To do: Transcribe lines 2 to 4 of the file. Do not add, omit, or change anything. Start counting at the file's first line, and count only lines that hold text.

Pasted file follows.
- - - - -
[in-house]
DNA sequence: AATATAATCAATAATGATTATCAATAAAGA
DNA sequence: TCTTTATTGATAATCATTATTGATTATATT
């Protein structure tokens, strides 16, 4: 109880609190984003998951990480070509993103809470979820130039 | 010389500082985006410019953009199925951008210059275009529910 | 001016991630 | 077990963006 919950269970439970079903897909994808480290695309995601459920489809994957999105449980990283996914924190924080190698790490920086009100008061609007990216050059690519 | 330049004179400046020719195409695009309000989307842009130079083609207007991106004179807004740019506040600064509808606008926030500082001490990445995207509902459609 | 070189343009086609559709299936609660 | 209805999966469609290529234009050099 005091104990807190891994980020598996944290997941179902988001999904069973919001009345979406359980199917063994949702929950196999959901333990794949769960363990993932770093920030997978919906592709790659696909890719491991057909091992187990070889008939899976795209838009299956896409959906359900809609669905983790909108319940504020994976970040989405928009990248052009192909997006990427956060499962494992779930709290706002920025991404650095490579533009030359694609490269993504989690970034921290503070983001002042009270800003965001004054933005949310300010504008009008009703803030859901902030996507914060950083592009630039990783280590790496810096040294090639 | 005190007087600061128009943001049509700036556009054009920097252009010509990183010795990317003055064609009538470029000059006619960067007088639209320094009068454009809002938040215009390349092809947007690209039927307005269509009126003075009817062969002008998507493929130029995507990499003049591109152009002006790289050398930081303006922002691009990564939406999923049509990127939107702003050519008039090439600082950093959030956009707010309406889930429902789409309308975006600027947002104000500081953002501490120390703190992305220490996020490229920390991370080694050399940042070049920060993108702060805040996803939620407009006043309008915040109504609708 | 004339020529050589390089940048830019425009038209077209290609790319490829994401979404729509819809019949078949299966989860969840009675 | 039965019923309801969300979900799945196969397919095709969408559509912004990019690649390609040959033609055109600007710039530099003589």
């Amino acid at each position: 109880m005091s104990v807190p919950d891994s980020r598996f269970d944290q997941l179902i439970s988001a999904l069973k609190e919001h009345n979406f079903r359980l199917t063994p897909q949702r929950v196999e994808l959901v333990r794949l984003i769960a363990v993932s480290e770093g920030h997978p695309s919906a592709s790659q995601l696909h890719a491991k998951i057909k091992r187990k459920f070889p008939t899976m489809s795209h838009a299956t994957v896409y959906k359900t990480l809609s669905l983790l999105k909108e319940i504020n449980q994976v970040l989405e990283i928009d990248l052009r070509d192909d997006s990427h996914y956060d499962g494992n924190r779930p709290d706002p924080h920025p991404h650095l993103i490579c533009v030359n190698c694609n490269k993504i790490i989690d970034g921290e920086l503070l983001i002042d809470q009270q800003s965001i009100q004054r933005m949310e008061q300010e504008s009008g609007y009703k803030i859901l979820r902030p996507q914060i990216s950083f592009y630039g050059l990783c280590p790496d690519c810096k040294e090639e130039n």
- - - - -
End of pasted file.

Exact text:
DNA sequence: AATATAATCAATAATGATTATCAATAAAGA
DNA sequence: TCTTTATTGATAATCATTATTGATTATATT
């Protein structure tokens, strides 16, 4: 109880609190984003998951990480070509993103809470979820130039 | 010389500082985006410019953009199925951008210059275009529910 | 001016991630 | 077990963006 919950269970439970079903897909994808480290695309995601459920489809994957999105449980990283996914924190924080190698790490920086009100008061609007990216050059690519 | 330049004179400046020719195409695009309000989307842009130079083609207007991106004179807004740019506040600064509808606008926030500082001490990445995207509902459609 | 070189343009086609559709299936609660 | 209805999966469609290529234009050099 005091104990807190891994980020598996944290997941179902988001999904069973919001009345979406359980199917063994949702929950196999959901333990794949769960363990993932770093920030997978919906592709790659696909890719491991057909091992187990070889008939899976795209838009299956896409959906359900809609669905983790909108319940504020994976970040989405928009990248052009192909997006990427956060499962494992779930709290706002920025991404650095490579533009030359694609490269993504989690970034921290503070983001002042009270800003965001004054933005949310300010504008009008009703803030859901902030996507914060950083592009630039990783280590790496810096040294090639 | 005190007087600061128009943001049509700036556009054009920097252009010509990183010795990317003055064609009538470029000059006619960067007088639209320094009068454009809002938040215009390349092809947007690209039927307005269509009126003075009817062969002008998507493929130029995507990499003049591109152009002006790289050398930081303006922002691009990564939406999923049509990127939107702003050519008039090439600082950093959030956009707010309406889930429902789409309308975006600027947002104000500081953002501490120390703190992305220490996020490229920390991370080694050399940042070049920060993108702060805040996803939620407009006043309008915040109504609708 | 004339020529050589390089940048830019425009038209077209290609790319490829994401979404729509819809019949078949299966989860969840009675 | 039965019923309801969300979900799945196969397919095709969408559509912004990019690649390609040959033609055109600007710039530099003589």